Research Interests

The collective behaviour of many degrees of freedom bears a plethora of surprising phenomena in both the classical and the quantum realm. In thermal equilibrium it is understood that the behaviour of many-particle systems can be explained by the principles of statistical mechanics. Far from thermal equilibrium, however, the only known principle determining the dynamics a priori are the fundamental laws of motion involving every single degree of freedom. My research interests are directed at understanding the collective dynamics of quantum many-body systems out of equilibrium.

Critical behavior far from equilibrium

Critical phenomena and phase transitions are among the most intriguing subjects in many-body physics. In my research I investigate critical behavior that occurs in situations far from equilibrium. In particular, I am interested in so-called dynamical quantum phase transitions and signatures of topological transitions away from equilibrium.

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Quantum dynamics from classical networks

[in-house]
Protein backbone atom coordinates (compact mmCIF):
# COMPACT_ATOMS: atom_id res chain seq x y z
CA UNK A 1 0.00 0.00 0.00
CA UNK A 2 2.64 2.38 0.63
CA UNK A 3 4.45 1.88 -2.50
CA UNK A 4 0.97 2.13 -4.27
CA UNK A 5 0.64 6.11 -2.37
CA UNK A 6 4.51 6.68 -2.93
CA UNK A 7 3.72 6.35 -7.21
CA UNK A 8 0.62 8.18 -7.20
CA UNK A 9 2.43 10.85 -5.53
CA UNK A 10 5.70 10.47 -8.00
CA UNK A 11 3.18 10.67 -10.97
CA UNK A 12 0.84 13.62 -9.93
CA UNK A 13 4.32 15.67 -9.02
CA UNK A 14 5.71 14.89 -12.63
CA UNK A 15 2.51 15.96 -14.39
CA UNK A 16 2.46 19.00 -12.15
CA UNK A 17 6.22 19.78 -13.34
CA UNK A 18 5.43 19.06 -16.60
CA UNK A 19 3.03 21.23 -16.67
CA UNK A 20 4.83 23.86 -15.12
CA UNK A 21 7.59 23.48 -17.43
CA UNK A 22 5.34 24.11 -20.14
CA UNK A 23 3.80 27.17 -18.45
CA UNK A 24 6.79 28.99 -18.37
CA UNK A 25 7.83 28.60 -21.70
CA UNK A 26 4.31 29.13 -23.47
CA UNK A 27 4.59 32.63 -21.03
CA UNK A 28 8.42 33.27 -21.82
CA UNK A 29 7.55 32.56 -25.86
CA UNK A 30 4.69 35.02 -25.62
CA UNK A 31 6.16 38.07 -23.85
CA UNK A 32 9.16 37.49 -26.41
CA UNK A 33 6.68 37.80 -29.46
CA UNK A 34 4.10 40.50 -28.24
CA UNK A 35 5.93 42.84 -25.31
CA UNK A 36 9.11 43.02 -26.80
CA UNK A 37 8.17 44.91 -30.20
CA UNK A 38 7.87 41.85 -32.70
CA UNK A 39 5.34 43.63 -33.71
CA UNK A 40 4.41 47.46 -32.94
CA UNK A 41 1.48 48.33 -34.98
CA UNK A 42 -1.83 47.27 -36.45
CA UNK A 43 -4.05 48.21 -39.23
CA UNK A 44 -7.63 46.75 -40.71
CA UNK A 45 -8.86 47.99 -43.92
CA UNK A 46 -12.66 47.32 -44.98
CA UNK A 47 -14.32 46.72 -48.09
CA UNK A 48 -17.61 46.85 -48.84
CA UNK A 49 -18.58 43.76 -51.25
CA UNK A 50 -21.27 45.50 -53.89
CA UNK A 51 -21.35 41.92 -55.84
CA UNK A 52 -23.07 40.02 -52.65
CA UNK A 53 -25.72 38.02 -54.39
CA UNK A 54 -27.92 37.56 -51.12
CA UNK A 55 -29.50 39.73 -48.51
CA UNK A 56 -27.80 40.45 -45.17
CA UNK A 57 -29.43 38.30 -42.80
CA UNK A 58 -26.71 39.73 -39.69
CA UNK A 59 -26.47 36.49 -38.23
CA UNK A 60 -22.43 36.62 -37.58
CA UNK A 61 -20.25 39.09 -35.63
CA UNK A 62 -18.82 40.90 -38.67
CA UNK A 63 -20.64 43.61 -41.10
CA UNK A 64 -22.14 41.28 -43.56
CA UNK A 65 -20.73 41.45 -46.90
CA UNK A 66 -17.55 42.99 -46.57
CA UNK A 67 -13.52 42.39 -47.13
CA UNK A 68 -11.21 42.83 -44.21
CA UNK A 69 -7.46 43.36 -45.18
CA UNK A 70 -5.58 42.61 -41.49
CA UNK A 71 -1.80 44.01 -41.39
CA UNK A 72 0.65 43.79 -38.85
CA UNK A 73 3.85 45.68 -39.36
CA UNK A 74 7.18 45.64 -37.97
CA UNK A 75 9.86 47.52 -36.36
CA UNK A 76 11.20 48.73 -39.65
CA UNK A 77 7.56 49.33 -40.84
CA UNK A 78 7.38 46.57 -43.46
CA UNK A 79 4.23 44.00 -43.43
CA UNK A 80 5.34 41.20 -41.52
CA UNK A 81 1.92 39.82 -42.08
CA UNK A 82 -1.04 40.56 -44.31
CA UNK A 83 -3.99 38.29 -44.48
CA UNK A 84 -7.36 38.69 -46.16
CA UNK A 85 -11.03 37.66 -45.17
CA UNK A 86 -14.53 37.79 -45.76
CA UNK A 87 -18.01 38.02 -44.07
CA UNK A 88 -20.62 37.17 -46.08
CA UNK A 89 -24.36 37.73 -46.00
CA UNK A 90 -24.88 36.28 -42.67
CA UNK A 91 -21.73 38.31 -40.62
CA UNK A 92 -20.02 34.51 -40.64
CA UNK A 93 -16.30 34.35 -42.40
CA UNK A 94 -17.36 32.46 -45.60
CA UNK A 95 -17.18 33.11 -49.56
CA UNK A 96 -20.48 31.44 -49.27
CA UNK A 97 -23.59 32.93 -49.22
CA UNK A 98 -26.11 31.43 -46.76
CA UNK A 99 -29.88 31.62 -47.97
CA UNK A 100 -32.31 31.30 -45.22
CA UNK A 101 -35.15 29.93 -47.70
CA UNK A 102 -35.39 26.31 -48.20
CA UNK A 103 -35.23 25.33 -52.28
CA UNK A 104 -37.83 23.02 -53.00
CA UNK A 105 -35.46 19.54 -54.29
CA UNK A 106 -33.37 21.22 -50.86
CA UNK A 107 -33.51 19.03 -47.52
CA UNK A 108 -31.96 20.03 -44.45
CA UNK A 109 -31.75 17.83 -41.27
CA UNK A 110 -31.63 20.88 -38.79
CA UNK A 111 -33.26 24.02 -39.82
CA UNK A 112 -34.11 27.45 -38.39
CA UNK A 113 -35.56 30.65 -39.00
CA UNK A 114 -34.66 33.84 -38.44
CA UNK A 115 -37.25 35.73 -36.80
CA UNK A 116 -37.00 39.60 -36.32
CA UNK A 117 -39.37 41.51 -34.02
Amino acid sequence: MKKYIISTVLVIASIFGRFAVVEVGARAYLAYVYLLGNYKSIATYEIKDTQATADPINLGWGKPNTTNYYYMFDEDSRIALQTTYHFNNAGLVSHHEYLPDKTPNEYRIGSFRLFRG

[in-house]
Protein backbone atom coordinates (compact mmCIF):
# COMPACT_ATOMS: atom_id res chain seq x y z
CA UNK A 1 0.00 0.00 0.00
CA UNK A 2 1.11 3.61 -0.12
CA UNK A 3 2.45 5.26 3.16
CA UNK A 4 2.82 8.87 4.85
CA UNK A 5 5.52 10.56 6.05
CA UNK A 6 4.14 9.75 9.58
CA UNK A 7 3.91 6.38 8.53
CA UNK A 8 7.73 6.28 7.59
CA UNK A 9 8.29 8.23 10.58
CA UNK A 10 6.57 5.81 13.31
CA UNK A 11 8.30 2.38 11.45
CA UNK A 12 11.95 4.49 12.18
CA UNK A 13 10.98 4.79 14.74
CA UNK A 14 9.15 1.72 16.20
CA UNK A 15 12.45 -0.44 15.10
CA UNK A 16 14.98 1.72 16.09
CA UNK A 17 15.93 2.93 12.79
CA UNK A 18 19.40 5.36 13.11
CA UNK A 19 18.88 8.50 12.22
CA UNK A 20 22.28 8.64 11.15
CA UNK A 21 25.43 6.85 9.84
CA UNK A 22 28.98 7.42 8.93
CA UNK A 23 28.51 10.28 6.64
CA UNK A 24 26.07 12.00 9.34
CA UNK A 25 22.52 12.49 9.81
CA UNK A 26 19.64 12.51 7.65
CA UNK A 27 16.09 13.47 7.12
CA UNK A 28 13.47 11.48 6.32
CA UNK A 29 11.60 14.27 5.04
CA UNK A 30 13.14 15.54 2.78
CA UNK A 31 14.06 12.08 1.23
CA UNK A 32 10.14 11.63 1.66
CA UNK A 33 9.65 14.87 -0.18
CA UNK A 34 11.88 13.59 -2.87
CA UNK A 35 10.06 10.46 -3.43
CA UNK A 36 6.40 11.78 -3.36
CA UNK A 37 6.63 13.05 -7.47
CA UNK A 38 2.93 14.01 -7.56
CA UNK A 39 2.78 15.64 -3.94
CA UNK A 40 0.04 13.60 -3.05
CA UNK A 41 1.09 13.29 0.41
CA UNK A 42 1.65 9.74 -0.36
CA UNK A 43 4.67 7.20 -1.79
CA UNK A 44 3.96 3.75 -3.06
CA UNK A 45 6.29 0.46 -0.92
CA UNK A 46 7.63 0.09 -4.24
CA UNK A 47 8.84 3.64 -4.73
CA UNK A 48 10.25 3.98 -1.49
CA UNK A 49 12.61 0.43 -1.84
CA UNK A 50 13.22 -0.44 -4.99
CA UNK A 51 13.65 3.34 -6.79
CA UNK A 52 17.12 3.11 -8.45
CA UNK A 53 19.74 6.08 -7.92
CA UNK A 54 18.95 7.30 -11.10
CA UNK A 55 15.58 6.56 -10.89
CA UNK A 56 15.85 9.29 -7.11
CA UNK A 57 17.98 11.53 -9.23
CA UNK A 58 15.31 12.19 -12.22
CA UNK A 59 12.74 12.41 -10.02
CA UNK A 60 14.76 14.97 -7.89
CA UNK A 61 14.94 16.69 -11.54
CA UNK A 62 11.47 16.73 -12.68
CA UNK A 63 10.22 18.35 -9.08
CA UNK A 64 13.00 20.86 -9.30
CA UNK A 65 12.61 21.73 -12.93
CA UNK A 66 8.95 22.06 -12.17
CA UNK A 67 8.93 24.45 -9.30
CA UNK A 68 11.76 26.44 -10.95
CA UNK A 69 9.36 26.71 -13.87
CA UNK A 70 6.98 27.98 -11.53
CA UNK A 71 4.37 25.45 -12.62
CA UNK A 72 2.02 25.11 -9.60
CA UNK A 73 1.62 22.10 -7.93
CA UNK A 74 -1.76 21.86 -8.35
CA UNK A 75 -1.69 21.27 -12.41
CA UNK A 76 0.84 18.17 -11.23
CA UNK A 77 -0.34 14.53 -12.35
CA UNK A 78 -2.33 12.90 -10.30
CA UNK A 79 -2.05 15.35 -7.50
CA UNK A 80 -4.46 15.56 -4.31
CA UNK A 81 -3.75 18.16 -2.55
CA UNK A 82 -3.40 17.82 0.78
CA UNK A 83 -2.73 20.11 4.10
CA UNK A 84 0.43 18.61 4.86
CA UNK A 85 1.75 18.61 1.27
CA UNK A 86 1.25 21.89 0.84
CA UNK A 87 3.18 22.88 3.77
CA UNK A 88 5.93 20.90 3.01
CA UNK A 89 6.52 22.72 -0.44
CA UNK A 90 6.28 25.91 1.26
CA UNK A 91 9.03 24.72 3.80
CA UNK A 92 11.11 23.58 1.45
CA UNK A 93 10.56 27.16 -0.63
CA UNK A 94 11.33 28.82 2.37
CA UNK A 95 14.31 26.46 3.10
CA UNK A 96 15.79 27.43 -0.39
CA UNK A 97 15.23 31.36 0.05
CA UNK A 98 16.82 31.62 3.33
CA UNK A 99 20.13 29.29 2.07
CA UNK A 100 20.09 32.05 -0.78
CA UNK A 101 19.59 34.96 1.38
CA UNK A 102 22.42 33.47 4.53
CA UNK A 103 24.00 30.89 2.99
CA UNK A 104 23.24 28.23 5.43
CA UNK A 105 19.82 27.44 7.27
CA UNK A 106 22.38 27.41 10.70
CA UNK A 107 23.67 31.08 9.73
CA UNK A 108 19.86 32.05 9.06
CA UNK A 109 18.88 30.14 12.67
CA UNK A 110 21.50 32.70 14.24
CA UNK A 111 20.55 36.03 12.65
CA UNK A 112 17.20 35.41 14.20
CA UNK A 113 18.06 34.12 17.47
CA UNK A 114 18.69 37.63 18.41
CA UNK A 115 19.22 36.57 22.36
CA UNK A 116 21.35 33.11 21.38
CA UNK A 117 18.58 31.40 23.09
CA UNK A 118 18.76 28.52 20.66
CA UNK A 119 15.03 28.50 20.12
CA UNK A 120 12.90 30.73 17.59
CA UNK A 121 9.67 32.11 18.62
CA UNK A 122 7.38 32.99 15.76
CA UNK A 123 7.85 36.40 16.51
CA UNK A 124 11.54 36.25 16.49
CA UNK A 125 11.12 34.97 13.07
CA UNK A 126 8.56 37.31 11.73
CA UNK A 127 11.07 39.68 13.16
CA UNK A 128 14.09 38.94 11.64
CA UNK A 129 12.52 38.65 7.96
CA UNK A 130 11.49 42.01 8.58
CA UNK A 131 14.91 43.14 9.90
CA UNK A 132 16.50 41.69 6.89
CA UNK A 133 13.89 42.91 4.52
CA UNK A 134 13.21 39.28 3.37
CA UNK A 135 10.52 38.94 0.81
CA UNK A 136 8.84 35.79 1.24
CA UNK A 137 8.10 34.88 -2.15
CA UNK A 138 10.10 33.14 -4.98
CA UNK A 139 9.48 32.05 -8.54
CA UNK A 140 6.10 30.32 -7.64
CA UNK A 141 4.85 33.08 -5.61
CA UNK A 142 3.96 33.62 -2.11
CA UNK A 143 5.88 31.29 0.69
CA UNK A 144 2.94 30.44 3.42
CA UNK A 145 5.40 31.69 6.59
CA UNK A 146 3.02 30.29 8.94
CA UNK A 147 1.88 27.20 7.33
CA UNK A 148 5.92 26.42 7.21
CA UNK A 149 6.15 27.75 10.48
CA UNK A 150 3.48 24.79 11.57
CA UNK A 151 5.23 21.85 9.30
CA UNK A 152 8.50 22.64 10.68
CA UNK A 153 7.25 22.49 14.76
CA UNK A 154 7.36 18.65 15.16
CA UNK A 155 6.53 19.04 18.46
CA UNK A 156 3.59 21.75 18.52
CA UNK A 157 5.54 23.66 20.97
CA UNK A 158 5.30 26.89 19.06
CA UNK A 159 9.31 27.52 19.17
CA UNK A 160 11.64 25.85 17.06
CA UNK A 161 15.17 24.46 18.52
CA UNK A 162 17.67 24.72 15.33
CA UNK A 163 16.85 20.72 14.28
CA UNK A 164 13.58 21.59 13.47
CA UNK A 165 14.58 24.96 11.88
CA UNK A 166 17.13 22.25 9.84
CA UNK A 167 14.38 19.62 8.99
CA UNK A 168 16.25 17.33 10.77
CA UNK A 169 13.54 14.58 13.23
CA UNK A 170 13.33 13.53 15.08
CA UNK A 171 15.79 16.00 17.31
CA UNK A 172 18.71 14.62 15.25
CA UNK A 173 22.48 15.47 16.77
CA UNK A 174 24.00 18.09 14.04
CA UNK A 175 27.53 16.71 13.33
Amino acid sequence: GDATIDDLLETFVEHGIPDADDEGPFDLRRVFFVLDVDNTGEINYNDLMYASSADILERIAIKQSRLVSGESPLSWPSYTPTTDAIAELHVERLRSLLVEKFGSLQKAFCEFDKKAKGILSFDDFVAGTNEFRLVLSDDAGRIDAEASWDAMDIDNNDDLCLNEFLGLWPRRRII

The efficient representation of quantum many-body states with classical resources is a key challenge in quantum many-body theory. In my work I explore the possibility to encode the quantum wave function with networks of classical degrees of freedom, which can be sampled efficiently using Monte Carlo techniques.

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Irreversibility, the butterfly effect, and scrambling

While for classical systems irreversibility is understood to be a consequence of the butterfly effect that occurs due to the complexity of many-body systems, understanding many-body chaos is a subject of ongoing research. In my work I investigate possible probes of a quantum butterfly effect with a particular focus on the question of irreversibility.

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